CURTIS: The FNC sears were machined out of sheet metal and then heat- treated. We were the only ones to manufacture and register these sears, and I still have some of these available. If a customer wants to have his FNC converted with one of my sears, it costs $1600 plus $35 for shipping and handling. This includes the installation and remarking of the trigger housing. I won’t sell the sears by themselves. We also manufactured 10/22 sears before the ban. These were made similarly to the HK sears as castings, which we later machined.
SAR: When did you start to manufacturing silencers?
CURTIS: At about the same time, but we weren’t able to do many of them because of the time factor. That’s when I encouraged John Tibbetts to get started in the suppressor business. I even sent him my design on the .22 suppressors, as he was a good friend. John set up his own business, did his own advertising, and now has a full line of his own excellent suppressors. I continue to manufacture the suppressed Rugers including the .22 Mark II pistol, 10/22 rifle, and 77/22 rifle. I also do an MP-5 9mm silencer.
SAR: Are your MP-5 silencers integral or muzzle cans?
CURTIS: Actually, I do both. Both cans have the same diameter, but the muzzle can is shorter at 8 and 3/4 inches with the integral SD can at twelve inches long. My SD suppressor is very close to the factory suppressor. I put the same amount of holes in the barrel, which is the same length as the factory barrel. I also build the rubber hand guards and metal hand guard cages for the SD. I don’t pull the barrels out of the receiver when I work on the guns, unless I absolutely have to for some other reason. I have built fixtures that go onto the receivers, which allow me to chuck up the whole assembly in the mill or lathe for required machine work. Pulling a barrel is time consuming, requires re-head spacing the firearm, and some barrels are screwed in so tight you run the risk of torquing the receiver when attempting to remove them.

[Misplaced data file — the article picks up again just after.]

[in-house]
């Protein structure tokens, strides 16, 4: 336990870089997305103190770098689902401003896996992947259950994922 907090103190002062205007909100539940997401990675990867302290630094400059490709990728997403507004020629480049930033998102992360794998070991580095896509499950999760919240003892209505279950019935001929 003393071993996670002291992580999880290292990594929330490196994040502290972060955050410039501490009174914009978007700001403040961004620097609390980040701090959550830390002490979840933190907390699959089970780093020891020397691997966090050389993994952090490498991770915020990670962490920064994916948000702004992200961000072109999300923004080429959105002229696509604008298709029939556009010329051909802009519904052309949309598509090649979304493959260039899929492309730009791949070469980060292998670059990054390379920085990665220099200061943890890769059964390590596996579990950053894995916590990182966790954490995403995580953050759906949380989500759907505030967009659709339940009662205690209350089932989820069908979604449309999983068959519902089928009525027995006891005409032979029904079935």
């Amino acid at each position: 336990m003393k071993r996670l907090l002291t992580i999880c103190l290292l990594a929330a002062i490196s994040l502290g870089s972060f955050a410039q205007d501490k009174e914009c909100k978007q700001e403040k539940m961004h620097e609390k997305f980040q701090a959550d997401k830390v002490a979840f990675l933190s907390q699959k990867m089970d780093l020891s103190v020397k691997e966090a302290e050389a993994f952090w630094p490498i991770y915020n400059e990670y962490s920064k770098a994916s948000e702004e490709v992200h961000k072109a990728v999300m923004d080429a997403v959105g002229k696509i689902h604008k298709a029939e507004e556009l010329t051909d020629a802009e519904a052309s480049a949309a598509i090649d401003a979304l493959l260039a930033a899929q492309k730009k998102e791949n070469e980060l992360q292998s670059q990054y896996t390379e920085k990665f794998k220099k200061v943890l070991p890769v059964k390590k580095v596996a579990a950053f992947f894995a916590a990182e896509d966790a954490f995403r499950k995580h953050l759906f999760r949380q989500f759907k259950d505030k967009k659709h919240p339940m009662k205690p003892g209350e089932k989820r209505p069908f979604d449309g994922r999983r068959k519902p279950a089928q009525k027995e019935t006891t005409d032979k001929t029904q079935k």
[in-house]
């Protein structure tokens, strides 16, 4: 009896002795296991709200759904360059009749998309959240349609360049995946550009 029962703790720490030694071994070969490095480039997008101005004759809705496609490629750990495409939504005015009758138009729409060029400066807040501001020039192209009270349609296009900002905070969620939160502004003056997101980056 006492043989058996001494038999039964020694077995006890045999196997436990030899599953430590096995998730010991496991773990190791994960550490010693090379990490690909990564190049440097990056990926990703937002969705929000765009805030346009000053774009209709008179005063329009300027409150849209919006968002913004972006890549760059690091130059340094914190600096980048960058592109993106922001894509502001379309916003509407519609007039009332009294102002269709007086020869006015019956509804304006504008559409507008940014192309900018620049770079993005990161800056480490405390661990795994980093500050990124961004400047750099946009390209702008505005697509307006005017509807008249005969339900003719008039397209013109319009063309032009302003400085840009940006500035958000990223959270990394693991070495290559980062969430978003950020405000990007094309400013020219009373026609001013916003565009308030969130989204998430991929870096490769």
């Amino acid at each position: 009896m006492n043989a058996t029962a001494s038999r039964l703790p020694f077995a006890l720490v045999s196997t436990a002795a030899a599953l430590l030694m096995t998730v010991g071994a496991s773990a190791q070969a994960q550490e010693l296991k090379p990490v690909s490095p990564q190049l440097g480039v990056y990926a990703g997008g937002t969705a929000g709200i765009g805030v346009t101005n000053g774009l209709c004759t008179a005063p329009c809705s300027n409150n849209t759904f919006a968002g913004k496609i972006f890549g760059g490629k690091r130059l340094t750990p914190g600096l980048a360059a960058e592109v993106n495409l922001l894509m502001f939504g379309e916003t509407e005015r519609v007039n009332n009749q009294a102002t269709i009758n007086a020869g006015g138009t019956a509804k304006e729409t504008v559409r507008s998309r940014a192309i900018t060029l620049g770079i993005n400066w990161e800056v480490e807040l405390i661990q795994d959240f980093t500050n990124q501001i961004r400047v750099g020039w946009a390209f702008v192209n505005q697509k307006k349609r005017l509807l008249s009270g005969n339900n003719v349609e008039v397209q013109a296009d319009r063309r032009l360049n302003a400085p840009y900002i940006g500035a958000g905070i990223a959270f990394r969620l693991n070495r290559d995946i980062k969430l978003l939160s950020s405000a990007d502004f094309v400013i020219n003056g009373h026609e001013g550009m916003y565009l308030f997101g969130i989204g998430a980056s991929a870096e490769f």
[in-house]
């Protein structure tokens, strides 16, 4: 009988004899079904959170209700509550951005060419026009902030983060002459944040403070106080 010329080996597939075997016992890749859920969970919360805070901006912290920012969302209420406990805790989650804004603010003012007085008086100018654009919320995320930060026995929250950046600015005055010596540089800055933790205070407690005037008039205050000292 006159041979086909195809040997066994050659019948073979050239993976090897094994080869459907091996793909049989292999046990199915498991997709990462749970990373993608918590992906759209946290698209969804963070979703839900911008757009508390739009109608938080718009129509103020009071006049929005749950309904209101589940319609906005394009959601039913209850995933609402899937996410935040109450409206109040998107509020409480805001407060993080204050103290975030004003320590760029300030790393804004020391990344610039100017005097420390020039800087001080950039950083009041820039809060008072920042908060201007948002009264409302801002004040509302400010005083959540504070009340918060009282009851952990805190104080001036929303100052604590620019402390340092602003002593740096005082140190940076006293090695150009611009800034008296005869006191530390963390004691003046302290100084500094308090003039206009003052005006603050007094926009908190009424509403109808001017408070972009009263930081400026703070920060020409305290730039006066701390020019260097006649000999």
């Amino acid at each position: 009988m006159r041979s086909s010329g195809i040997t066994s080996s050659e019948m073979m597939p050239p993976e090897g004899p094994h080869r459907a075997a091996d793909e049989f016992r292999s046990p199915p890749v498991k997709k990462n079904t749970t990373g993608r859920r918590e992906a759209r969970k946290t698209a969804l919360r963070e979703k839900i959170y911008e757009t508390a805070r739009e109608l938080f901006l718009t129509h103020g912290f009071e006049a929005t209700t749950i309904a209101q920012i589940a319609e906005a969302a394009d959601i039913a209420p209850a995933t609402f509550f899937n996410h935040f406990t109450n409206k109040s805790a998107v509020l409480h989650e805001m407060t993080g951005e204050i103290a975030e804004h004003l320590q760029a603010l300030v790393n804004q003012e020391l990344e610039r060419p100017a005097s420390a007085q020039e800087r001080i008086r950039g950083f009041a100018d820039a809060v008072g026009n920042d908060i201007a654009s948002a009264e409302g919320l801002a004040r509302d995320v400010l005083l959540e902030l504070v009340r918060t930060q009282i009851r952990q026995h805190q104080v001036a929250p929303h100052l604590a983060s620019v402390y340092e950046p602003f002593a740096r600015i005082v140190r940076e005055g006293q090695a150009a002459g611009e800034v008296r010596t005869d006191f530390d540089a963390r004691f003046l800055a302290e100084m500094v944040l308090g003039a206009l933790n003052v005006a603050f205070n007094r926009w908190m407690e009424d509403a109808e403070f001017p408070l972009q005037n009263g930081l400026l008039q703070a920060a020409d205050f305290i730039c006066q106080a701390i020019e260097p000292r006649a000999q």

SAR: Can you tell us about your machine shop?
CURTIS: With my recent addition, it is now 4000 square feet. As far as equipment, I have two Bridgeport mills, three lathes, a heli-arc welder and a lot of supporting equipment to go with it.
SAR: What kind of welding do you do?
CURTIS: I weld up the HK’s to re-identify them, put on the paddle mag release, and change the model numbers as needed. I have special tooling for all this, to make sure I don’t melt through the sheet metal on the top of the HK’s. I fill in the old model numbers with weld, machine them down, and steel stamp the receivers in a fixture with a new designation. I have different stamps for the MP-5, MP-5K, MP-5 SD, and the HK-33 and -53. For the paddle mag release, the ATF won’t allow you to put the hole all the way through on these guns, so once you put the hole in for the paddle, you have to weld it back up. The hole can’t go all the way through the receiver, so it ends up just being a partial hole through one side.
SAR: What other services do you provide?
CURTIS: I do restoration and refinishing work on guns, as well as gunsmithing to fix HK’s that aren’t running right. I don’t do HK 51’s or 53K’s. I only work on models that the H & K factory makes. I will also rebuild suppressors, including those made by other manufacturers.
SAR: Do you have any new products that you can tell us about?
CURTIS: Yes, I am getting ready to build a run of suppressed .44 Magnum rifles based on the very successful suppressor I used previously on the Marlin Camp Carbine .45 rifle. This run will include some of the lever action 96/44 Ruger rifles and eventually some bolt-action 77/44’s.
SAR: Curtis, thanks for taking time to share your history with our readers.
CURTIS: You’re welcome.
S & H Arms of OK, Inc.
P. O. Box 121
Owasso, OK 74055
PH (918) 272-9894
FAX (918) 272-9898
|This article first appeared in Small Arms Review V5N11 (August 2002)|